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Updated endometriosis guidelines emphasize less laparoscopy, more hormone therapy


Updated guidelines for the management and treatment of endometriosis reflect changes in clinical practice to guide clinician and patient decision-making, according to a statement from the European Society of Human Reproduction and Embryology, which issued the guidelines in February 2022.

Although the exact prevalence of endometriosis remains unclear, estimates suggest that approximately 190 million women and adolescent girls are affected by endometriosis during their reproductive years, and women continue to suffer beyond menopause, according to the authors. Endometriosis has a significant impact on society through both direct and indirect health care costs comparable to those of type 2 diabetes, rheumatoid arthritis, and Crohn’s disease, they noted.

The guidelines are the first update on the topic of endometriosis since 2014, and include more than 100 recommendations, according to the European Society of Human Reproduction and Embryology (ESHRE). The target audience, according to the authors, is secondary and tertiary health care providers who treat women with endometriosis. The recommendations were based on research papers published up to Dec. 1, 2020.

Although most of the recent studies confirm previous ESHRE recommendations, several topics reflect significant changes in clinical practice.

Notably, laparoscopy is no longer recommended as the diagnostic gold standard, and should be used only in patients with negative imaging for whom empirical treatment was unsuccessful.

For pain management, studies support the use of GnRH antagonists as a second-line treatment, while laparoscopic uterosacral nerve ablation and presacral neurectomy are no longer included in the recommendations.

The guidelines include new information on pregnancy and fertility preservation for women with endometriosis. The Endometriosis Fertility Index (EFI) was added to support joint decision-making for women seeking pregnancy after surgery. However, the extended use of GnRH antagonist prior to assisted reproductive technology treatments to improve live birth rate is not recommended.

Endometriosis in adolescent patients is included in the guidelines for the first time, and strong recommendations include taking a careful history and using ultrasound if appropriate, but the use of serum biomarkers is not recommended for diagnosis. Strong recommendations for treatment strategies for adolescents include hormonal contraceptives or progestins as a first-line therapy.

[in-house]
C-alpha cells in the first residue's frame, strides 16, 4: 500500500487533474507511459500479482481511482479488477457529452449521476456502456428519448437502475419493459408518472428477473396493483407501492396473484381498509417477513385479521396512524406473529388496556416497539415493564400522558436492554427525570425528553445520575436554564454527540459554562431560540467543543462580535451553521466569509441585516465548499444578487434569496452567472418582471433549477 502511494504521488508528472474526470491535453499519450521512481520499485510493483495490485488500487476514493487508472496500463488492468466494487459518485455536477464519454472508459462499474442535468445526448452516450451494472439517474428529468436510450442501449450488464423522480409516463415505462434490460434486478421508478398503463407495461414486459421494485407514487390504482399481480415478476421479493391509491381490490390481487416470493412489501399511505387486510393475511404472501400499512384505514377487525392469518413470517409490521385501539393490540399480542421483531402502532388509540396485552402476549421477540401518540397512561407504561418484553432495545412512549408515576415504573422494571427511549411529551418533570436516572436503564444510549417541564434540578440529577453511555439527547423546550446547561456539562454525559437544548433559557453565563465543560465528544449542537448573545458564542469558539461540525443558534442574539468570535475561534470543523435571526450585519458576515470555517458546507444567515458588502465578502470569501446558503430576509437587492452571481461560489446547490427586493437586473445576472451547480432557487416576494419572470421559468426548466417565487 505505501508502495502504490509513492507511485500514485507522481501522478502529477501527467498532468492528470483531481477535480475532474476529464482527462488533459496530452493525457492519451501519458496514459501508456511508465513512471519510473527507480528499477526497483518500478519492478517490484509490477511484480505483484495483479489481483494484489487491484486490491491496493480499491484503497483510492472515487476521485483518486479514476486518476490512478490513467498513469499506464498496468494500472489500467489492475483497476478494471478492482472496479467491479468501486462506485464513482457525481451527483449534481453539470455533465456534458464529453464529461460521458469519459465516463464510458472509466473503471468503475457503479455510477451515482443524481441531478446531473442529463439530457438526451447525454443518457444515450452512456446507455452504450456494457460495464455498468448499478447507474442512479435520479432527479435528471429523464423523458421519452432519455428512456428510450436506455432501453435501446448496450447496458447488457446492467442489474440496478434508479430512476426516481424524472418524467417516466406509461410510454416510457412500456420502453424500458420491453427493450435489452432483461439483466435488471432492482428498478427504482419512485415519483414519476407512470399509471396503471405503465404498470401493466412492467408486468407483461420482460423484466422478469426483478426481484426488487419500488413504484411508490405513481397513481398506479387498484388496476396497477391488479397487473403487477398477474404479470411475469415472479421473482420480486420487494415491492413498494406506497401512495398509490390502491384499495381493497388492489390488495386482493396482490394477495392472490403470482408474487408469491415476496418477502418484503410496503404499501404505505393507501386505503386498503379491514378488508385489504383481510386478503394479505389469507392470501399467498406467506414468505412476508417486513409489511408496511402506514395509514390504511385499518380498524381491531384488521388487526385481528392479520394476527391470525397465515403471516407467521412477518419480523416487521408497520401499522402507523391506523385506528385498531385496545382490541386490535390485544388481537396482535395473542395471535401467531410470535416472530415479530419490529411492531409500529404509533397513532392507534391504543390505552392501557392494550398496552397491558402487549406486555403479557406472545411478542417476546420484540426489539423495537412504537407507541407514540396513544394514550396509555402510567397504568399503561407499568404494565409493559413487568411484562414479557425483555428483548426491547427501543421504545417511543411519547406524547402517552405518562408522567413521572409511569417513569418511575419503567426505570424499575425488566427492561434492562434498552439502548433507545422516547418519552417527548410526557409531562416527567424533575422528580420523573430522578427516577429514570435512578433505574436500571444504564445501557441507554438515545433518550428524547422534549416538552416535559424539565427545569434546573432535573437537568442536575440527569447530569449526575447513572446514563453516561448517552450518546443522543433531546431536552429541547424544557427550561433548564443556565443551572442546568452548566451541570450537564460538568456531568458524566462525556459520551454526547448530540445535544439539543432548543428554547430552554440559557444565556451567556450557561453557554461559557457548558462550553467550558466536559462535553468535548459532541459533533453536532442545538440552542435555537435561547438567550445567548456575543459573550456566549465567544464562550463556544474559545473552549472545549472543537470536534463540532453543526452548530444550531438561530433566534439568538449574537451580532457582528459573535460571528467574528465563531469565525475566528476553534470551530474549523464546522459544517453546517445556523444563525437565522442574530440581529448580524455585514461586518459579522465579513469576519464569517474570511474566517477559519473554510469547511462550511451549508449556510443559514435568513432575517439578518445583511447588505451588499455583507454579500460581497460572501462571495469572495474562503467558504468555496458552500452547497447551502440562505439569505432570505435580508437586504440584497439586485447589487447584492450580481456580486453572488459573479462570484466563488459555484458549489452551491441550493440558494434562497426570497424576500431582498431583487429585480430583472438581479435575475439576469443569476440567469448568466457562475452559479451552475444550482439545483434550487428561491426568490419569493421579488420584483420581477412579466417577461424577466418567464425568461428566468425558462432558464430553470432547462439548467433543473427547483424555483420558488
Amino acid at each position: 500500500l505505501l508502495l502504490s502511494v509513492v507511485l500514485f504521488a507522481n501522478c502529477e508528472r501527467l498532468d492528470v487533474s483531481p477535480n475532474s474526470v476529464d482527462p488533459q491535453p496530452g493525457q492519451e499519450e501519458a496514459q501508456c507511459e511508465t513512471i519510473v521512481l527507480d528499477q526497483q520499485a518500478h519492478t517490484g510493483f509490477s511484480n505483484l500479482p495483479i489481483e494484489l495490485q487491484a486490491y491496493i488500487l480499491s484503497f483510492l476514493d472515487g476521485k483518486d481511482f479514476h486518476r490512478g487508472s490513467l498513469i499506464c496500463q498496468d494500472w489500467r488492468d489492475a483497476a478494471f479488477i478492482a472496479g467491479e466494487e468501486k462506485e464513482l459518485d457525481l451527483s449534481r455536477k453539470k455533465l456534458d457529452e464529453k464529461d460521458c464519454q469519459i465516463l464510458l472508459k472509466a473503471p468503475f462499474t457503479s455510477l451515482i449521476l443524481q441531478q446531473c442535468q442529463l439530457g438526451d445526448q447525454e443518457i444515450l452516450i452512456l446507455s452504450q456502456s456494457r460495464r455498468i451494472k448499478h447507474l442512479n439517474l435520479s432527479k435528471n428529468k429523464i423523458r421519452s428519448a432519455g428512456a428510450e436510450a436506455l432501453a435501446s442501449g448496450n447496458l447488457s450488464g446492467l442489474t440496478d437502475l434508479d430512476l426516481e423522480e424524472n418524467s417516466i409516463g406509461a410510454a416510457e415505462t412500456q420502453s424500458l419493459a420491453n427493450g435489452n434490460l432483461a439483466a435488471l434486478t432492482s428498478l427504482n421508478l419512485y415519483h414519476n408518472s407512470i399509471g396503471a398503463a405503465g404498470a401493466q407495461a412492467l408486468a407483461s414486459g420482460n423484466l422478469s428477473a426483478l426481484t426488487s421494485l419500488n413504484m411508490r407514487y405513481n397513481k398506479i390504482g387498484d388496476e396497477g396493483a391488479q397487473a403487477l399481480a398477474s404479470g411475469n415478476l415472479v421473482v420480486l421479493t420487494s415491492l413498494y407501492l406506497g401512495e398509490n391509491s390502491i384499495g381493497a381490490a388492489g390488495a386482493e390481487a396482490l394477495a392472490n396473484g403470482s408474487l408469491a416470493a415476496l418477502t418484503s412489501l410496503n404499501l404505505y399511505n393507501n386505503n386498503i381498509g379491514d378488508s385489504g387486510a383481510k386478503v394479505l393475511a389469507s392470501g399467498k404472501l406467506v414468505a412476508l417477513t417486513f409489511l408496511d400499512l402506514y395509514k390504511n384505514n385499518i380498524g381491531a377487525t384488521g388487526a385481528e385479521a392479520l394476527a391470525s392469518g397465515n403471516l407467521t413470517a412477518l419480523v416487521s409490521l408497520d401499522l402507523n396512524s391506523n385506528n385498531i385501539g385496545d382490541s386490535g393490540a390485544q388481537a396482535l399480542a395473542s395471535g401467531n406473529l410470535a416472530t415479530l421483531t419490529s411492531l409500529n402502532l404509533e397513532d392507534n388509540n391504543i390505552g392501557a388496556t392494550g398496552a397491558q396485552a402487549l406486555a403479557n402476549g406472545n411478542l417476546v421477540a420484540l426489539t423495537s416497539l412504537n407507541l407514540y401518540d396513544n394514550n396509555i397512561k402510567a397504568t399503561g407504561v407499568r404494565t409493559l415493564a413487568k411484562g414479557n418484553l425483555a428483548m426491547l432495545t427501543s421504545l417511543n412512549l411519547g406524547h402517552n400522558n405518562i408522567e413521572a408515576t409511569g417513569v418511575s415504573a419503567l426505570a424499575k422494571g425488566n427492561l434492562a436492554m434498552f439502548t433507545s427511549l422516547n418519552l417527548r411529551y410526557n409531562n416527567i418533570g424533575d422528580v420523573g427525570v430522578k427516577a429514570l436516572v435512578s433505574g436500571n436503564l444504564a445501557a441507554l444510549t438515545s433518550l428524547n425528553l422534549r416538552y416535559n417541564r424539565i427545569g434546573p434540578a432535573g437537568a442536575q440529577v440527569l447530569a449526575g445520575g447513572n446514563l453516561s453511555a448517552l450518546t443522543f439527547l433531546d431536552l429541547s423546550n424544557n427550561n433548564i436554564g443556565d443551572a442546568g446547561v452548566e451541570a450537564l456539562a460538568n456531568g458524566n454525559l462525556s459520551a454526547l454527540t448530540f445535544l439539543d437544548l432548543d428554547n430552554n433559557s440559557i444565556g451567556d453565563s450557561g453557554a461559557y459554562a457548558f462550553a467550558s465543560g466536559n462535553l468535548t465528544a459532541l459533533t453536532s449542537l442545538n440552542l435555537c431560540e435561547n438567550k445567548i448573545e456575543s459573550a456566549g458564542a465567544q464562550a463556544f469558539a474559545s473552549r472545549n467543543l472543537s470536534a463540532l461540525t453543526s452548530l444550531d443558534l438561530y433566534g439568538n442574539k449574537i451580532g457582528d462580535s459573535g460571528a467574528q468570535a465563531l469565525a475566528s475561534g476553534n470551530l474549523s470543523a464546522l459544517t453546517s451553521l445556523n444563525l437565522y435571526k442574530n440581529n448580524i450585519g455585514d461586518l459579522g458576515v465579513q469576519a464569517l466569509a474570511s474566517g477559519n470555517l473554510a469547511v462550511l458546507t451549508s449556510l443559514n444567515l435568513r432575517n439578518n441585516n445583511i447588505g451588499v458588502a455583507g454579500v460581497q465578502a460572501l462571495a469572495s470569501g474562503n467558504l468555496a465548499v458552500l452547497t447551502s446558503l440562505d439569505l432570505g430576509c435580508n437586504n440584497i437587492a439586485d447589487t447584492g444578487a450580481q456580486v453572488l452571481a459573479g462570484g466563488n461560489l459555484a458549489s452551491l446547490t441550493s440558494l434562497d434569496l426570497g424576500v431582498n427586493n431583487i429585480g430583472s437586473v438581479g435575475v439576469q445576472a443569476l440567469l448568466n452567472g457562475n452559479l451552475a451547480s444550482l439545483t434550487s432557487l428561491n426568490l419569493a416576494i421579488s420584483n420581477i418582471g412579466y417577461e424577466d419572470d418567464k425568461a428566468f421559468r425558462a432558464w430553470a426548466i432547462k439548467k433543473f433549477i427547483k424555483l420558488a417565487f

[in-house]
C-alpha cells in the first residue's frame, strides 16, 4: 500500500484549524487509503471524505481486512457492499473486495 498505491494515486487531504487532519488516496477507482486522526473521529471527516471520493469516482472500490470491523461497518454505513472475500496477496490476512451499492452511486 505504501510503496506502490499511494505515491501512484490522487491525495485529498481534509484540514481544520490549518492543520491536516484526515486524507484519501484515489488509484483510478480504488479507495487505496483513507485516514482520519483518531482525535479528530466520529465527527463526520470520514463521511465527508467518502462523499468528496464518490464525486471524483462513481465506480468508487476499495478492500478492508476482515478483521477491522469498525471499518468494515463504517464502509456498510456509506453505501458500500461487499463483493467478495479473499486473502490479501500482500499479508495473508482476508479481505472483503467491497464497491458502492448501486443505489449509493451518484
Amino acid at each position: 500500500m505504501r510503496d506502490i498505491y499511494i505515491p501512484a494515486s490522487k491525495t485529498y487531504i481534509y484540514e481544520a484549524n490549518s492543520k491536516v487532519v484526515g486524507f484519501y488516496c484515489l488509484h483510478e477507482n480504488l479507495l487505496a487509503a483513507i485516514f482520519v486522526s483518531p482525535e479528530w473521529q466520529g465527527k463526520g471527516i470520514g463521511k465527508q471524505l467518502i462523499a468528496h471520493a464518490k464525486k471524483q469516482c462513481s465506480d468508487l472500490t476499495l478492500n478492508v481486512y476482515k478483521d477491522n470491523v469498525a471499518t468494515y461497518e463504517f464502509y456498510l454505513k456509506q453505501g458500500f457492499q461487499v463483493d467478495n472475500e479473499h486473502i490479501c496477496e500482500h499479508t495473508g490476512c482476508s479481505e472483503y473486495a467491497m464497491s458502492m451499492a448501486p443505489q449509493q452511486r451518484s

Recommendations for managing endometriosis in menopause are more extensive than in previous guidelines and the strongest update is against the use of estrogen-only treatment in these patients. However, the guidelines continue to recommend treating women with a history of endometriosis after surgical menopause with combined estrogen-progestogen therapy “at least up to the age of natural menopause.”

Expanded recommendations related to endometriosis and cancer begin with a strong recommendation for clinicians to advise women that endometriosis is not associated with a significantly higher risk of cancer overall. “Although endometriosis is associated with a higher risk of ovarian, breast, and thyroid cancers in particular, the increase in absolute risk compared with women in the general population is low,” the authors wrote. Other strong recommendations include reassuring women with endometriosis of the low risk of malignancy associated with hormonal contraceptive use, and performing cancer screening according to the existing population-based guidelines without additional screening. Epidemiologic data show that complete excision of visible endometriosis may reduce the risk of ovarian cancer, but the potential benefits must be weighed against the risks of surgery, including morbidity, pain, and ovarian reserve, the authors said.

The guidelines include recommendations related to asymptomatic endometriosis, extrapelvic endometriosis, and primary prevention of endometriosis, but without major changes to the 2014 guidelines.


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